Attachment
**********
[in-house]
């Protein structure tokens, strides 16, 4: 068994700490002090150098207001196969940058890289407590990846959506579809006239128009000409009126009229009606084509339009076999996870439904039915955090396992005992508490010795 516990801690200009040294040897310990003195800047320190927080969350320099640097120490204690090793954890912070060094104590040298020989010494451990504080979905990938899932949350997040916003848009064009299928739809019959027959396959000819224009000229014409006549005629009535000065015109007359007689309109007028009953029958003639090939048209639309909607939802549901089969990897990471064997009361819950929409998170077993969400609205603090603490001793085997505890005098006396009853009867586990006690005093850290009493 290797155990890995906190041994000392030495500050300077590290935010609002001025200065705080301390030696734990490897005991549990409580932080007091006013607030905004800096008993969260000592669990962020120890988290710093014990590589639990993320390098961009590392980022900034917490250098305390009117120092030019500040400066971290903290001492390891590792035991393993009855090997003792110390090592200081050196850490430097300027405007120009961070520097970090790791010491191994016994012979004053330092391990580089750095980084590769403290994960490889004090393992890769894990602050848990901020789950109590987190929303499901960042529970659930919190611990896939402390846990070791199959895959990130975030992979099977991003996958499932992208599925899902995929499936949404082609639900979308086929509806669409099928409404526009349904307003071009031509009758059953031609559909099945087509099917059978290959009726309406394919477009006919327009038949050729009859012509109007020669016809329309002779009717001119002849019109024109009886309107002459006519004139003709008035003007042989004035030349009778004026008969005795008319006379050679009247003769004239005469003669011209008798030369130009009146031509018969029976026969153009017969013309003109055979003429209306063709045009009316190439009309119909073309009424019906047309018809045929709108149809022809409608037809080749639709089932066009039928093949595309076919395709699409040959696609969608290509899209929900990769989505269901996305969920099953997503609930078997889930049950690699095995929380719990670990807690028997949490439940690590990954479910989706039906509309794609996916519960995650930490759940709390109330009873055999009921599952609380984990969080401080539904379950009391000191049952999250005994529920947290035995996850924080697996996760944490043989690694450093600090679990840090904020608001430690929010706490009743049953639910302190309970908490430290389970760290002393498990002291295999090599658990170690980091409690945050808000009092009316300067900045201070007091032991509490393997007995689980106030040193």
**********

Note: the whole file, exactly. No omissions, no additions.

[in-house]
């Protein structure tokens, strides 16, 4: 068994700490002090150098207001196969940058890289407590990846959506579809006239128009000409009126009229009606084509339009076999996870439904039915955090396992005992508490010795 516990801690200009040294040897310990003195800047320190927080969350320099640097120490204690090793954890912070060094104590040298020989010494451990504080979905990938899932949350997040916003848009064009299928739809019959027959396959000819224009000229014409006549005629009535000065015109007359007689309109007028009953029958003639090939048209639309909607939802549901089969990897990471064997009361819950929409998170077993969400609205603090603490001793085997505890005098006396009853009867586990006690005093850290009493 290797155990890995906190041994000392030495500050300077590290935010609002001025200065705080301390030696734990490897005991549990409580932080007091006013607030905004800096008993969260000592669990962020120890988290710093014990590589639990993320390098961009590392980022900034917490250098305390009117120092030019500040400066971290903290001492390891590792035991393993009855090997003792110390090592200081050196850490430097300027405007120009961070520097970090790791010491191994016994012979004053330092391990580089750095980084590769403290994960490889004090393992890769894990602050848990901020789950109590987190929303499901960042529970659930919190611990896939402390846990070791199959895959990130975030992979099977991003996958499932992208599925899902995929499936949404082609639900979308086929509806669409099928409404526009349904307003071009031509009758059953031609559909099945087509099917059978290959009726309406394919477009006919327009038949050729009859012509109007020669016809329309002779009717001119002849019109024109009886309107002459006519004139003709008035003007042989004035030349009778004026008969005795008319006379050679009247003769004239005469003669011209008798030369130009009146031509018969029976026969153009017969013309003109055979003429209306063709045009009316190439009309119909073309009424019906047309018809045929709108149809022809409608037809080749639709089932066009039928093949595309076919395709699409040959696609969608290509899209929900990769989505269901996305969920099953997503609930078997889930049950690699095995929380719990670990807690028997949490439940690590990954479910989706039906509309794609996916519960995650930490759940709390109330009873055999009921599952609380984990969080401080539904379950009391000191049952999250005994529920947290035995996850924080697996996760944490043989690694450093600090679990840090904020608001430690929010706490009743049953639910302190309970908490430290389970760290002393498990002291295999090599658990170690980091409690945050808000009092009316300067900045201070007091032991509490393997007995689980106030040193």